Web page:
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Comment Re:Meanwhile, here in Europe ... (Score 1) 250

Where in Europe? The open market does not mean that everything is priced the same everywhere. At least in the Netherlands, I don't think you can get 70 Mbit/s for 16 EUR/mo. The lowest tier is about 20 EUR for 10 Mbps ADSL including phone or 30 Mbps without.

Comment Re:Guide for Pokemon go (Score 1) 57

I did once (July) install an app with that name, but there are many with the same name on the Play store. I uninstalled it the next day because it was crap. Screenshots look familiar, but I'm not sure.

At least I don't see any suspicious files with setuid permissions, but then: /system/xbin/su is also mode rwx. I guess I'll reflash my ROM (CM13) this weekend, just to be sure...

Comment Re:Yay! (Score 1) 258

"the usual human reaction to the smell of Cadaverine (pentamethylenediamine) and Putrescine (tetramethylenediamine),"

Quoting the wiki:

"Basic amines such as putrescine, spermine, spermidine and cadaverine are responsible for the smell and flavor of semen."

What human reaction, you said?


Comment Oops! it's a birthday paradox (Score 1) 142

The chances of anyone in particular having a doppleganger may or may not be one in 137, depending on how you define it, but the chance of there being dopplegangers is about 100%.

To oversimplify a bit, there could be millions of them in fact, because there's billions of people, and EACH of them have a 1 in 137 chance of having a doppleganger.



So it doesn't sound like their software is very good.

Comment Re:Do bats really control mosquitoes? (Score 3, Interesting) 115

"not only do bats (and purple martins) not eat that many mosquitoes, they also eat other insects that would themselves eat mosquitoes, such as dragonflies."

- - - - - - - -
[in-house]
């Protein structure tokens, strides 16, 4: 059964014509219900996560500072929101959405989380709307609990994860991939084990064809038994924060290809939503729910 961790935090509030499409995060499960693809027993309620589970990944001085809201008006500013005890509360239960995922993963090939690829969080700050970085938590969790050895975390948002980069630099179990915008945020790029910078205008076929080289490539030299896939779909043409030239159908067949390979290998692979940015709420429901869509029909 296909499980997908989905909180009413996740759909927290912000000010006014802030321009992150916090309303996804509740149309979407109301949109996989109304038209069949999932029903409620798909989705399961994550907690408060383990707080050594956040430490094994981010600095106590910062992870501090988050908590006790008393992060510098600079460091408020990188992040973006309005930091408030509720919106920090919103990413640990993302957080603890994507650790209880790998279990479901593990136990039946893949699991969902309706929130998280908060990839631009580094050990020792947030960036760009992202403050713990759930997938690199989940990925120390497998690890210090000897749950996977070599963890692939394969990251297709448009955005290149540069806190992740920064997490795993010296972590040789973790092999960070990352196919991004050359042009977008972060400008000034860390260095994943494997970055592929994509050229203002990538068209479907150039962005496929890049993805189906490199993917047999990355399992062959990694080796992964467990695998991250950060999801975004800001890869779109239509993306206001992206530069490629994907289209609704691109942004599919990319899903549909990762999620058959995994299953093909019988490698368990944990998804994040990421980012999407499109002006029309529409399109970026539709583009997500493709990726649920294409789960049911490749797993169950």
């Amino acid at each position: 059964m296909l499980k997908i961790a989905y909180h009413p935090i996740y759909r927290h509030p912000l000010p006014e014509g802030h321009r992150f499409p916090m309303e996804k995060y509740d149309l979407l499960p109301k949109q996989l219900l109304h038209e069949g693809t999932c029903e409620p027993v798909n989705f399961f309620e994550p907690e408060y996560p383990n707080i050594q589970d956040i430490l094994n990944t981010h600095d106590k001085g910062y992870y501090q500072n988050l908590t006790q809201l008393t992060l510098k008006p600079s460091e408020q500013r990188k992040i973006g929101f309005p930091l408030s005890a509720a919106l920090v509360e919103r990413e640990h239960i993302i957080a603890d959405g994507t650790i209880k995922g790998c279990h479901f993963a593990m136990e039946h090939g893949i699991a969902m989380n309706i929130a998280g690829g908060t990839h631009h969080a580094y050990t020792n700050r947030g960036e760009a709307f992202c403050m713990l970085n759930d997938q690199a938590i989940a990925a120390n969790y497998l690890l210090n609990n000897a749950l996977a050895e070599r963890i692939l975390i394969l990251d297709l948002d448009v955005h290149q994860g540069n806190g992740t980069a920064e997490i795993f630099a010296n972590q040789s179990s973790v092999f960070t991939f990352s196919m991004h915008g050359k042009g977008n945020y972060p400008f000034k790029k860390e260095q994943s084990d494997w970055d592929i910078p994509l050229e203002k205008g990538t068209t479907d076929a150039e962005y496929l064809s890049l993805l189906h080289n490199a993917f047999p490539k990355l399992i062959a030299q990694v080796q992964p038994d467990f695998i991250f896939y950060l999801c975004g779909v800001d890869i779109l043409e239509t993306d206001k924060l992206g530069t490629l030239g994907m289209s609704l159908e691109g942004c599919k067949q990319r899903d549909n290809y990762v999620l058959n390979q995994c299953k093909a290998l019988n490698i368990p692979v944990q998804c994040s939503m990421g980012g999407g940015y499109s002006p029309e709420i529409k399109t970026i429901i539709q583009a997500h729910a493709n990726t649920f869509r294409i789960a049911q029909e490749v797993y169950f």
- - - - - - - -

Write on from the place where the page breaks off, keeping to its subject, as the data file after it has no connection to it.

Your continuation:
Dragonflies hunt by sight, during daytime. Bats and mosquitoes are active at dusk and night, so this doesn't sound very likely as far as bats are concerned.

Comment Re:Returning a wet phone to functionality (Score 5, Informative) 83

The use of hygroscopic products to speed up drying is actually based on a misconception, or at least, not as effective as you might think.

The rate of evaporation is proportional to the product D*(p_vp-p_env), where D is the diffusion coefficient of the vapor molecules in air, p_vp the vapor pressure (partial pressure of saturated vapor), and p_env the partial pressure of vapor in the environment.

A desiccant will lower p_env to zero, so it will help a bit; for example, the p difference is (2.4-1.2) kPa at 20 C, 50% relative humidity, increasing to (2.4-0) with a desiccant, a factor 2 increase. However, putting it in a warm place will increase both D (a bit) and p_vp (a lot). Heating it to 50 C in the same environment will increase the p difference to (12.3-1.2), a factor 9 increase. Additionally, D will increase by a factor 1.2. A phone that is switched off should be able to handle such temperatures, so putting it on top of the cable modem is cheaper and more effective.

Even better would be to dry it in vacuum; that will increase the D parameter tremendously. But most people don't have that at home, although I suppose that some creativity with a wine preserver pump might get you somewhere.

Comment Re:It may not be so bad afterall... (Score 1) 84

"CyanogenMod (...) uses the "old fashioned way". No TrustZone, no fancy footwork with keys... just a relatively simple prompt for the passphrase at the phone startup so /data can be mounted and used."

I'm using CM13 (Android 6/Marshmallow), which uses FDE, yet can boot without password prompt, just like stock Android 6. It will present the lock screen though. Leaving aside the security of a booted and connected phone with only the lock screen as a protection, the only way to do this seems to be to use some kind of trusted execution environment. Otherwise, you could pull the entire encrypted data partition over USB from the (obviously non-stock) boot loader and have all the necessary data to decrypt it offline.

Comment Re:Still call the 440Hz "A" note? (Score 1) 171

"military and brass music uses 461 Hz. https://en.wikipedia.org/wiki/... "

The number 461 does not occur anywhere on that wikipedia page and it's the first time I hear it. I used to play the trumpet. That was before you had digital tuners but I don't recall that there was any problem to get it in tune with a standard piano. The closest statement is:

""high pitch" was used for the older tuning of A = 452.4 Hz at 60 ÂF. Although ... low pitch, provincial [english] orchestras continued using the high pitch until at least the 1920s, and most brass bands were still using the high pitch in the mid-1960s."

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